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Book Review: A “Perfect” Diet — Can We Stop Dieting Now?

The Perfect Health Diet was written in 2012 by Paul Jimenet, PhD., and Shou-Ching Jaminet, PhD., a married research team specializing in astrophysics and molecular biology and cancer, respectively. The eating plan they vouch for parallels the principles behind Paleo/ketogenic, with the addition of resistant starches like those found in root vegetables and white rice. They theorize a trifecta of factors related to disease, health and aging, which includes nutrient deficiencies, food toxin poisoning, and chronic infections aggravated from bacteria, viruses, fungi, protozoa, and parasitic worms fed by excess nutrition and suppressed immune function from nutrient deficiencies and circadian rhythm disruption (Jaminet & Jaminet, xvii). In addition to the anecdotal testimonials from followers of the diet that are sprinkled adjacent to scientific explanations, the couple draws from ample scientific literature available to them at the time of writing the book, including randomized controlled trials with humans and animals, as well as nutrient breakdowns of regional diets correlated with health and longevity, especially Pacific Islander diets from Okinawa, Katavi, and Hawaii (Jaminet & Jaminet, 239-240). The referenced studies and thorough examination of the human body’s macronutrient composition formulate the basis of a diet plan that recommends 64.4% of calories from fatty acids, specifically short-chain and medium-chain saturated fatty acids and monounsaturated fats,  22.5% of calories from amino acids, and 13.1% of calories from carbohydrates to sustain lean muscle mass (Jaminet & Jaminet, 21). The authors claim that certain nutrients found in most processed foods, especially omega-6 fatty acids and simple sugars like fructose, are toxic to the body because of omega-6’s oxidative properties and fructose’s competition with glucose receptors that overwork the liver and package more cholesterol into the blood.

Based on assigned studies from previous graduate nutrition courses, the Perfect Health Diet may be onto something. The authors acknowledge that nutrients constantly interact with each other. While this confounds the effects of metabolism (i.e. factors that affect two compounds separately may have an effect on how those nutrients interact with each other, if at all), this prevents falling into the nutritionism trap, which isolates the effects of a single nutrient’s metabolism without considering the effects of that particular nutrient on the function of other nutrients, and vice versa. The authors champion ketone bodies for being water-soluble and relatively safe sources of energy for the brain, which goes against what was found in trials studied in HNSC 7210 – Nutritional Biochemistry – ketogenic diets having benefits only for epileptics and cancer patients but increase liver hyperlipidemia in obese mice. However, the mouse studies make the mice obese by feeding them a chow with “toxic” omega-6 fatty acids as their only source of fat. These fatty acids are considered toxic due to multiple studies that show the oxidative and inflammatory effects of omega-6, even omega-3 fatty acids to some extent, though the latter have anti-inflammatory properties as well. The biggest issue with omega-6 fatty acids is the prevalence of them in most processed foods. The authors strengthen their diet’s argument by including studies that demonstrate the benefits of various saturated and monounsaturated fats on blood sugar maintenance, lipid profiles, and metabolic syndrome management. The authors hardly mention the effects of ketosis and ketoacidosis on the blood and metabolic function, though they point out that the high alkaline content of their recommended foods indirectly controls blood pH in addition to blood glucose.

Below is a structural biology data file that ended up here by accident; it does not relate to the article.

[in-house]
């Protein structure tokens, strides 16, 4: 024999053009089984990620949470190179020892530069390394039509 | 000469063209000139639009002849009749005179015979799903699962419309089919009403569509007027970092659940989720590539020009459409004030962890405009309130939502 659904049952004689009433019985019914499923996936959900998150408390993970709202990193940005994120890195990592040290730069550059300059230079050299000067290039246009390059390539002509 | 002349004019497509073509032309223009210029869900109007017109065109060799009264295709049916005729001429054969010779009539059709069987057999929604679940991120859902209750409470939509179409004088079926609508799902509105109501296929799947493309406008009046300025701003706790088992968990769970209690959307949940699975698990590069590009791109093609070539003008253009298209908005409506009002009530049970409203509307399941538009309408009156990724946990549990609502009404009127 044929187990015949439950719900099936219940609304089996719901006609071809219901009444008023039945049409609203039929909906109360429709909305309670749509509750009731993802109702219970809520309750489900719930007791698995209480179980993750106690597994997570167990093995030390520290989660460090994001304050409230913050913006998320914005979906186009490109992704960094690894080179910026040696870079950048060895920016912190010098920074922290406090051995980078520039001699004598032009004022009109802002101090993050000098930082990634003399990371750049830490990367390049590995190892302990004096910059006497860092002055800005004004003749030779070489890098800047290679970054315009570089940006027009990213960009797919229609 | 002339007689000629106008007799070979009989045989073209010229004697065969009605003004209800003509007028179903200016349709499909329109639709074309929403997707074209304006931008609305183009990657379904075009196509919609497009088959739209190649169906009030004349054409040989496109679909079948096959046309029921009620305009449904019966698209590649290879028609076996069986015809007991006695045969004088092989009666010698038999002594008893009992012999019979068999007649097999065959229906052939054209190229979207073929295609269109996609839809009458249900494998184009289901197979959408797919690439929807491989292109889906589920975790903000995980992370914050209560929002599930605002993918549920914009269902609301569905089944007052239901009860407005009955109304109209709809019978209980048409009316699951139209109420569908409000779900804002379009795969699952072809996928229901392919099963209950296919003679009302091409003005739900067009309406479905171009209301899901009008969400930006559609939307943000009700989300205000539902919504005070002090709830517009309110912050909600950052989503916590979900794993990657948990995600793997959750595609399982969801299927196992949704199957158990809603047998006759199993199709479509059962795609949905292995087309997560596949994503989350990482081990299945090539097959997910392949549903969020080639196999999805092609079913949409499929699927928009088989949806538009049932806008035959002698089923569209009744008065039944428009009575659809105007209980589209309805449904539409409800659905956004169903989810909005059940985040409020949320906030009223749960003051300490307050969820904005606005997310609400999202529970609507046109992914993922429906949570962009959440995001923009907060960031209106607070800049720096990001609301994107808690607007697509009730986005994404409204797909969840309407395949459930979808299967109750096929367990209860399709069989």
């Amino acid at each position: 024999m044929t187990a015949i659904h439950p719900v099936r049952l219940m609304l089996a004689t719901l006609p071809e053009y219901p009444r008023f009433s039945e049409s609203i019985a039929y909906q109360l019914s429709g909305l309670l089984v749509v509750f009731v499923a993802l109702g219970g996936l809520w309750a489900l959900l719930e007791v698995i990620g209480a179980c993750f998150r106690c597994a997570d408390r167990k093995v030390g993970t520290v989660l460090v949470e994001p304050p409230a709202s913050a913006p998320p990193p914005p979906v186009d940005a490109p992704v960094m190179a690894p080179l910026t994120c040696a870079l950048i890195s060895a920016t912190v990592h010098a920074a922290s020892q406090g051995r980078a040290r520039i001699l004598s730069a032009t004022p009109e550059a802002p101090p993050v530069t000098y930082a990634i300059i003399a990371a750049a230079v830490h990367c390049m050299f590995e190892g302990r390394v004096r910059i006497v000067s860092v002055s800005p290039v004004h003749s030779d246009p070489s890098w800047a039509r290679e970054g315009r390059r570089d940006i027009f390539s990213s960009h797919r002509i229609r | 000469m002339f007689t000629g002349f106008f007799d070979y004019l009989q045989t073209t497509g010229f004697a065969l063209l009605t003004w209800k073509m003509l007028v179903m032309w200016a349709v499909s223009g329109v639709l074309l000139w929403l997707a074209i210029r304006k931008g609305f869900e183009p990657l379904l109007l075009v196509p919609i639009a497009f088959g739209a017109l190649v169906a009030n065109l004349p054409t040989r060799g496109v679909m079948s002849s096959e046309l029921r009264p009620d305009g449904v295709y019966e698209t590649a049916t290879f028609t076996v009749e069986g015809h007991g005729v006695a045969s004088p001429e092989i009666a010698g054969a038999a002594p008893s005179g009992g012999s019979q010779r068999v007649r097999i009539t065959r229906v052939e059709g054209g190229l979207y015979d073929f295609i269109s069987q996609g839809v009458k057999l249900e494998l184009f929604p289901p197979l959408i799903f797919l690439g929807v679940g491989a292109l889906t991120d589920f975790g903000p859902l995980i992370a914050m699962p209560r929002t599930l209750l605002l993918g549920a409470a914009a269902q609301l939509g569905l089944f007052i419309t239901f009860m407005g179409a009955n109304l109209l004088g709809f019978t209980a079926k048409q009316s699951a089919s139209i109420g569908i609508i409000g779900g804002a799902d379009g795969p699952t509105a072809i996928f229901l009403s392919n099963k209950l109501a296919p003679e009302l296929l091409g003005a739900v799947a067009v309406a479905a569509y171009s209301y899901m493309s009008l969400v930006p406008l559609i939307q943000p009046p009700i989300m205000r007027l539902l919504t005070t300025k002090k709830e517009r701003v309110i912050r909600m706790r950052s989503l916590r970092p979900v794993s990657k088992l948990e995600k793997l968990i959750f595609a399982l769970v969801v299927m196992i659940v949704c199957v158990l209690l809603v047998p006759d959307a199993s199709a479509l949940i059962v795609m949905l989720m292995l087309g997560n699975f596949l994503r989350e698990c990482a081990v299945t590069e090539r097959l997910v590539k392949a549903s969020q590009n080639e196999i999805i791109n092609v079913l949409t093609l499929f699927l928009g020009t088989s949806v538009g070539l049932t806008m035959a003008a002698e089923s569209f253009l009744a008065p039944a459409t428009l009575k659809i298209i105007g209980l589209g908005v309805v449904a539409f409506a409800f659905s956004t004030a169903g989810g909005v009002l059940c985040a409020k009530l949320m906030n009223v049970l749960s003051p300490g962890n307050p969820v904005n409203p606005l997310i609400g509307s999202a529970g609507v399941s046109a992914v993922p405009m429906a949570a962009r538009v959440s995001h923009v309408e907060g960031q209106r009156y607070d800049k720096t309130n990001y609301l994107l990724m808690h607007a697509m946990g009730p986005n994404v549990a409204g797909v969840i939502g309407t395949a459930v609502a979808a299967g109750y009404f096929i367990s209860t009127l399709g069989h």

The biggest takeaway from developing the Perfect Health Diet with an evidence-based approach was the emphasis of food quality and quantity that served the most amount of nutrient benefits and the least amount of toxins – Perascelsus’s rule, “the dose makes the poison” (Jaminet & Jaminet, 55). Any and every edible thing has the potential to cause wellbeing or disease depending on the quantity consumed. The human body is a delicately balanced system of vulnerable and, at times, volatile combinations of compounds that relies on aspects from the environment to survive. By promoting the consumption of real foods as opposed to a balance of nutrients, per se, I think the diet has a solid foundation to work upon. However, some people may struggle to sustain it more than others, especially vegetarians and vegans. Nutrition is personal, and an individual should be encouraged to consume foods that promote their wellbeing whether or not any diet is strictly followed. Foods deemed healthy in the nutrition world like legumes, nuts, even whole grains, are considered toxic to the diet, even though many people experience no discomfort consuming them. Apart from the special dietary restrictions some choose to follow, the foods the diet promotes are easily accessible (i.e. meats, fermented dairy products like yogurt and cheese, pickled foods, starchy fruits, root vegetables, etc.) and has the potential to be part of a multidisciplinary treatment program for a variety of ailments.



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